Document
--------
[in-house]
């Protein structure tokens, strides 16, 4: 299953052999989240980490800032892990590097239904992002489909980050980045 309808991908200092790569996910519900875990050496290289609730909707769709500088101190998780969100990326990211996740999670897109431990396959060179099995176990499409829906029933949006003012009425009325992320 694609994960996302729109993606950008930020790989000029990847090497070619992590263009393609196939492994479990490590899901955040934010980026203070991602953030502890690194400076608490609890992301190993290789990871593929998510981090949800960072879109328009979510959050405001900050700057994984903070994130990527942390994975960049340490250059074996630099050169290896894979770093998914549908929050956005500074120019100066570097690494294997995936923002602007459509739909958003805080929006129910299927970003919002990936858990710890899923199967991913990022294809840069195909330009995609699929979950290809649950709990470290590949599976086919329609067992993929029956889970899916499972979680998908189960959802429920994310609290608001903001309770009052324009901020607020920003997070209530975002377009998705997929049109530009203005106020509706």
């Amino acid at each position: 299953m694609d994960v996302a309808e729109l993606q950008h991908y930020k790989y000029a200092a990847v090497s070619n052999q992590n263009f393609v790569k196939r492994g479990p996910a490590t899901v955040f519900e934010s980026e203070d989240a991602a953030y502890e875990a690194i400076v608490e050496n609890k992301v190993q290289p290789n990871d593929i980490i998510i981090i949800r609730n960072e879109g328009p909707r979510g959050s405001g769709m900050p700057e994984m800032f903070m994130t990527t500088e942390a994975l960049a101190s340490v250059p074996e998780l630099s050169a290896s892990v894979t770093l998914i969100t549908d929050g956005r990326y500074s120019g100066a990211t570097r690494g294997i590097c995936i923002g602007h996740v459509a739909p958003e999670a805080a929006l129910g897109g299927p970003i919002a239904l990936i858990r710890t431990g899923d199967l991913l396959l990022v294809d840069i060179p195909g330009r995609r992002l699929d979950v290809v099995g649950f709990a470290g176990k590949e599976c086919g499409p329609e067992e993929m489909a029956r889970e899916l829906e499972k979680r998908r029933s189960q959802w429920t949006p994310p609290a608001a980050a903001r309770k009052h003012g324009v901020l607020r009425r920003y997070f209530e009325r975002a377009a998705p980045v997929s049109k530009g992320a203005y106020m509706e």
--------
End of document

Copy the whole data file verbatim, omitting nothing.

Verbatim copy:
[in-house]
């Protein structure tokens, strides 16, 4: 299953052999989240980490800032892990590097239904992002489909980050980045 309808991908200092790569996910519900875990050496290289609730909707769709500088101190998780969100990326990211996740999670897109431990396959060179099995176990499409829906029933949006003012009425009325992320 694609994960996302729109993606950008930020790989000029990847090497070619992590263009393609196939492994479990490590899901955040934010980026203070991602953030502890690194400076608490609890992301190993290789990871593929998510981090949800960072879109328009979510959050405001900050700057994984903070994130990527942390994975960049340490250059074996630099050169290896894979770093998914549908929050956005500074120019100066570097690494294997995936923002602007459509739909958003805080929006129910299927970003919002990936858990710890899923199967991913990022294809840069195909330009995609699929979950290809649950709990470290590949599976086919329609067992993929029956889970899916499972979680998908189960959802429920994310609290608001903001309770009052324009901020607020920003997070209530975002377009998705997929049109530009203005106020509706």
């Amino acid at each position: 299953m694609d994960v996302a309808e729109l993606q950008h991908y930020k790989y000029a200092a990847v090497s070619n052999q992590n263009f393609v790569k196939r492994g479990p996910a490590t899901v955040f519900e934010s980026e203070d989240a991602a953030y502890e875990a690194i400076v608490e050496n609890k992301v190993q290289p290789n990871d593929i980490i998510i981090i949800r609730n960072e879109g328009p909707r979510g959050s405001g769709m900050p700057e994984m800032f903070m994130t990527t500088e942390a994975l960049a101190s340490v250059p074996e998780l630099s050169a290896s892990v894979t770093l998914i969100t549908d929050g956005r990326y500074s120019g100066a990211t570097r690494g294997i590097c995936i923002g602007h996740v459509a739909p958003e999670a805080a929006l129910g897109g299927p970003i919002a239904l990936i858990r710890t431990g899923d199967l991913l396959l990022v294809d840069i060179p195909g330009r995609r992002l699929d979950v290809v099995g649950f709990a470290g176990k590949e599976c086919g499409p329609e067992e993929m489909a029956r889970e899916l829906e499972k979680r998908r029933s189960q959802w429920t949006p994310p609290a608001a980050a903001r309770k009052h003012g324009v901020l607020r009425r920003y997070f209530e009325r975002a377009a998705p980045v997929s049109k530009g992320a203005y106020m509706e």